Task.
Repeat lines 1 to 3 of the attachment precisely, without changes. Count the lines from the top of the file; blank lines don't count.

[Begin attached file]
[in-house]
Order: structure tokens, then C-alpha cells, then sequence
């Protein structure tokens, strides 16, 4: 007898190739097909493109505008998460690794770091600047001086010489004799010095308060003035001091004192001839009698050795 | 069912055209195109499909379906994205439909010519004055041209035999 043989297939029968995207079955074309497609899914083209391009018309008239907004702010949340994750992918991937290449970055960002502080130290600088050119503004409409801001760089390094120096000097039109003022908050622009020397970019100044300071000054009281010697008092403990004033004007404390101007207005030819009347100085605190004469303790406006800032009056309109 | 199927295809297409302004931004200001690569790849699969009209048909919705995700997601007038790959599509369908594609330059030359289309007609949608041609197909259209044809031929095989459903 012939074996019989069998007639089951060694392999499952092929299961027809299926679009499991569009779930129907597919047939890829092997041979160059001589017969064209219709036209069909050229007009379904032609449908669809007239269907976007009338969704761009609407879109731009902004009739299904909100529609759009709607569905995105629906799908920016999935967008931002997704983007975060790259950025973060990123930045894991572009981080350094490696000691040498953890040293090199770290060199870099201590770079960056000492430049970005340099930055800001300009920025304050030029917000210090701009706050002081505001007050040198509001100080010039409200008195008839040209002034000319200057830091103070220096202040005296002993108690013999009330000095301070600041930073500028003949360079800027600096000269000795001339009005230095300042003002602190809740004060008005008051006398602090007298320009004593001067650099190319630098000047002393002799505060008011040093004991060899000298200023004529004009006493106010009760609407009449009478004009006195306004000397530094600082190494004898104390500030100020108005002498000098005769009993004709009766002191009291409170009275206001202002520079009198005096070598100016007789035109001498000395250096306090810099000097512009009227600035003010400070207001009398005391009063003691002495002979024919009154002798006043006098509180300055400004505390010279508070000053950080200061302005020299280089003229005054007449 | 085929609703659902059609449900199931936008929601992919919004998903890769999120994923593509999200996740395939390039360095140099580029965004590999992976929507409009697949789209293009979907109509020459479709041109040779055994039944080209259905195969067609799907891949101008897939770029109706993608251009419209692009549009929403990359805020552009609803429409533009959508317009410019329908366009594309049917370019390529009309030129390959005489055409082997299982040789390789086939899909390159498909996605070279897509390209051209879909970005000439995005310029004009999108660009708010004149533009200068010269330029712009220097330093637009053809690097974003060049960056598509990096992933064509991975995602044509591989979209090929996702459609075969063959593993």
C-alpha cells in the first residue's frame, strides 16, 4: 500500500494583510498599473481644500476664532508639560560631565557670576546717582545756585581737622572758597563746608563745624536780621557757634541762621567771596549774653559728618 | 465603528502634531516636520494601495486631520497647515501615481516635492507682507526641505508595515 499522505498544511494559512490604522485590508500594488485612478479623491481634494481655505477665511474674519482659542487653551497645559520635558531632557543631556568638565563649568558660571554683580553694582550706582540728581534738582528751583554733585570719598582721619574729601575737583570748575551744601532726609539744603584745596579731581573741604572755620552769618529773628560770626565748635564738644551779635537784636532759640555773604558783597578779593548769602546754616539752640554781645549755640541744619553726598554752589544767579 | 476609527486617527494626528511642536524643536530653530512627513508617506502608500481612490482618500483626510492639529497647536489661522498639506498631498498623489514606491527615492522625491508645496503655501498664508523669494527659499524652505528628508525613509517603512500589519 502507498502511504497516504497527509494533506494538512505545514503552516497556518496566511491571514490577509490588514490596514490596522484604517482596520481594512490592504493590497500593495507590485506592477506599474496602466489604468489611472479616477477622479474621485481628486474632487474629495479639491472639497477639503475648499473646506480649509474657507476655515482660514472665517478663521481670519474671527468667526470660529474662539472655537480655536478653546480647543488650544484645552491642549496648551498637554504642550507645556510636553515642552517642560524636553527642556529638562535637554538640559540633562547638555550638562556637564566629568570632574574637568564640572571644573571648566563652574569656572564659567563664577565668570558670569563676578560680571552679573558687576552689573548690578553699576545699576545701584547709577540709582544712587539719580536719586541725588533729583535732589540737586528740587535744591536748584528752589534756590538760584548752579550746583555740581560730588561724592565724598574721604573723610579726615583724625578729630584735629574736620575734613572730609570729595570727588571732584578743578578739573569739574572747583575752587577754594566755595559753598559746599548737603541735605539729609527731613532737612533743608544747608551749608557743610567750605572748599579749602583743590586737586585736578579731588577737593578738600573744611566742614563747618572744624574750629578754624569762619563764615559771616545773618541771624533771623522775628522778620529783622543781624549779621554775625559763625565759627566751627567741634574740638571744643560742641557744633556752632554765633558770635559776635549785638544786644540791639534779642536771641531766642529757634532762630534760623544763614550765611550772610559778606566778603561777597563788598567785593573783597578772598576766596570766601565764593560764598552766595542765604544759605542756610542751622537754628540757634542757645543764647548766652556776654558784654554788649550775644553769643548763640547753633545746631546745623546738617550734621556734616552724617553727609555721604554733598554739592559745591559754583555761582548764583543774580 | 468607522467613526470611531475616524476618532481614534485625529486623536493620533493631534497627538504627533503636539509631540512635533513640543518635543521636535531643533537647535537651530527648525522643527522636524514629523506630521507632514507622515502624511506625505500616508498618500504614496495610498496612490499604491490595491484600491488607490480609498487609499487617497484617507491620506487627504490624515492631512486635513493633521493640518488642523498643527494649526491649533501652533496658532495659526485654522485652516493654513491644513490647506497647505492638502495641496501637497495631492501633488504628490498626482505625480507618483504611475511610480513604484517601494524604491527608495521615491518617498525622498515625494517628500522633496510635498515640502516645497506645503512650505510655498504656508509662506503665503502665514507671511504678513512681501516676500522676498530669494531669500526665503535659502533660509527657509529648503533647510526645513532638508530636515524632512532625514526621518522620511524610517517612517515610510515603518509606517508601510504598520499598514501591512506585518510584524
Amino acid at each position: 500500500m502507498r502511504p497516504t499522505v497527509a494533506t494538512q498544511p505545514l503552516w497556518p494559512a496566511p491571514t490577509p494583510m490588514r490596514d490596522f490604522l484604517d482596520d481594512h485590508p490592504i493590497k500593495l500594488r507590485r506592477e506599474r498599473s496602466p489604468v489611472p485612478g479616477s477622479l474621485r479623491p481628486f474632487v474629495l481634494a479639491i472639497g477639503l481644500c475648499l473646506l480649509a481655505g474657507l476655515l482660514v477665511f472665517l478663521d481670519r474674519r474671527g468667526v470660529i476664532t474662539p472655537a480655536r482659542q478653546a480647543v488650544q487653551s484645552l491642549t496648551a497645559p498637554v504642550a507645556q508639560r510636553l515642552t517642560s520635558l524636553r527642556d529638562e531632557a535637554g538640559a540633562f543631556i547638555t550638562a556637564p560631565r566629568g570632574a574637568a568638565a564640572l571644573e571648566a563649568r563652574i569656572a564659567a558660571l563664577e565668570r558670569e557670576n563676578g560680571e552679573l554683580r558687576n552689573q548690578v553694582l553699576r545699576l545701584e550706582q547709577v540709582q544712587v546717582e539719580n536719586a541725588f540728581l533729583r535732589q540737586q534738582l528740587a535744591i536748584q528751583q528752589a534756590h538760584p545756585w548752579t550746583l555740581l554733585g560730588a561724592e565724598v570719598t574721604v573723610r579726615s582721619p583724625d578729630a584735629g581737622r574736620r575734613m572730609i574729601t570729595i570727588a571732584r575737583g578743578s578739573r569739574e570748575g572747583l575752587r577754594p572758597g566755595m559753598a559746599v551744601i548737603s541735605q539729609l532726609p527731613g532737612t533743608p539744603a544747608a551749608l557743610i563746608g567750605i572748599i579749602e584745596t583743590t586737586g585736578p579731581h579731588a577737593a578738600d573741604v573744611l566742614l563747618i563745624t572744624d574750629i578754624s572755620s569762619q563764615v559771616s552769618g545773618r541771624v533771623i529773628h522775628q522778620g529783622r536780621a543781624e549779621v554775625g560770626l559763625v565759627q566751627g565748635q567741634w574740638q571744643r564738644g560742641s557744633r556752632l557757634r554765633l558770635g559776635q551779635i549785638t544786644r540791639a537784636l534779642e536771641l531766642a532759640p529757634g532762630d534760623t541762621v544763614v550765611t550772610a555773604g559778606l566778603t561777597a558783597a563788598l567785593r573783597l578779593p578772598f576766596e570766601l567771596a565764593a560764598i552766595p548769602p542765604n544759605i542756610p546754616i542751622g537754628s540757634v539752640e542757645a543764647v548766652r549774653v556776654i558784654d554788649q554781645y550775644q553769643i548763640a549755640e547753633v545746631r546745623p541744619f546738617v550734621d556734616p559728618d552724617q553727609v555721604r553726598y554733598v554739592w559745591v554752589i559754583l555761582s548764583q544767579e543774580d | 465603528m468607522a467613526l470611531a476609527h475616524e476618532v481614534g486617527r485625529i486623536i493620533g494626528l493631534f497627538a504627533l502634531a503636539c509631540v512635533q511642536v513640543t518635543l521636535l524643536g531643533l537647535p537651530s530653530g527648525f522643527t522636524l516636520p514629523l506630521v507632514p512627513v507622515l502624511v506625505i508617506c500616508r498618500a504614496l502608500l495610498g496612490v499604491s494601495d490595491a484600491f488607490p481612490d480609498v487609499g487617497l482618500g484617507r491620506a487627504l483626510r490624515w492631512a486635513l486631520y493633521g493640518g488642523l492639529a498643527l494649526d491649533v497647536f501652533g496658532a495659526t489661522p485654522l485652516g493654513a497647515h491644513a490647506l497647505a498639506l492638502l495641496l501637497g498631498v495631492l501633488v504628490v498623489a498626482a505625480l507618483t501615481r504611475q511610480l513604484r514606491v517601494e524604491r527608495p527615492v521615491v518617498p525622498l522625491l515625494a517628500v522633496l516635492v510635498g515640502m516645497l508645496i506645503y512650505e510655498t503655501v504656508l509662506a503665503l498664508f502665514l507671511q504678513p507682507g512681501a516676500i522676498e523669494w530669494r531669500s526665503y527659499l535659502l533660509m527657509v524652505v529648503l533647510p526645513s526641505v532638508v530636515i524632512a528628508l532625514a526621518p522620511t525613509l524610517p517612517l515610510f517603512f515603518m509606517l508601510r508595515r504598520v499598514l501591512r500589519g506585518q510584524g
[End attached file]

[in-house]
Order: structure tokens, then C-alpha cells, then sequence
């Protein structure tokens, strides 16, 4: 007898190739097909493109505008998460690794770091600047001086010489004799010095308060003035001091004192001839009698050795 | 069912055209195109499909379906994205439909010519004055041209035999 043989297939029968995207079955074309497609899914083209391009018309008239907004702010949340994750992918991937290449970055960002502080130290600088050119503004409409801001760089390094120096000097039109003022908050622009020397970019100044300071000054009281010697008092403990004033004007404390101007207005030819009347100085605190004469303790406006800032009056309109 | 199927295809297409302004931004200001690569790849699969009209048909919705995700997601007038790959599509369908594609330059030359289309007609949608041609197909259209044809031929095989459903 012939074996019989069998007639089951060694392999499952092929299961027809299926679009499991569009779930129907597919047939890829092997041979160059001589017969064209219709036209069909050229007009379904032609449908669809007239269907976007009338969704761009609407879109731009902004009739299904909100529609759009709607569905995105629906799908920016999935967008931002997704983007975060790259950025973060990123930045894991572009981080350094490696000691040498953890040293090199770290060199870099201590770079960056000492430049970005340099930055800001300009920025304050030029917000210090701009706050002081505001007050040198509001100080010039409200008195008839040209002034000319200057830091103070220096202040005296002993108690013999009330000095301070600041930073500028003949360079800027600096000269000795001339009005230095300042003002602190809740004060008005008051006398602090007298320009004593001067650099190319630098000047002393002799505060008011040093004991060899000298200023004529004009006493106010009760609407009449009478004009006195306004000397530094600082190494004898104390500030100020108005002498000098005769009993004709009766002191009291409170009275206001202002520079009198005096070598100016007789035109001498000395250096306090810099000097512009009227600035003010400070207001009398005391009063003691002495002979024919009154002798006043006098509180300055400004505390010279508070000053950080200061302005020299280089003229005054007449 | 085929609703659902059609449900199931936008929601992919919004998903890769999120994923593509999200996740395939390039360095140099580029965004590999992976929507409009697949789209293009979907109509020459479709041109040779055994039944080209259905195969067609799907891949101008897939770029109706993608251009419209692009549009929403990359805020552009609803429409533009959508317009410019329908366009594309049917370019390529009309030129390959005489055409082997299982040789390789086939899909390159498909996605070279897509390209051209879909970005000439995005310029004009999108660009708010004149533009200068010269330029712009220097330093637009053809690097974003060049960056598509990096992933064509991975995602044509591989979209090929996702459609075969063959593993």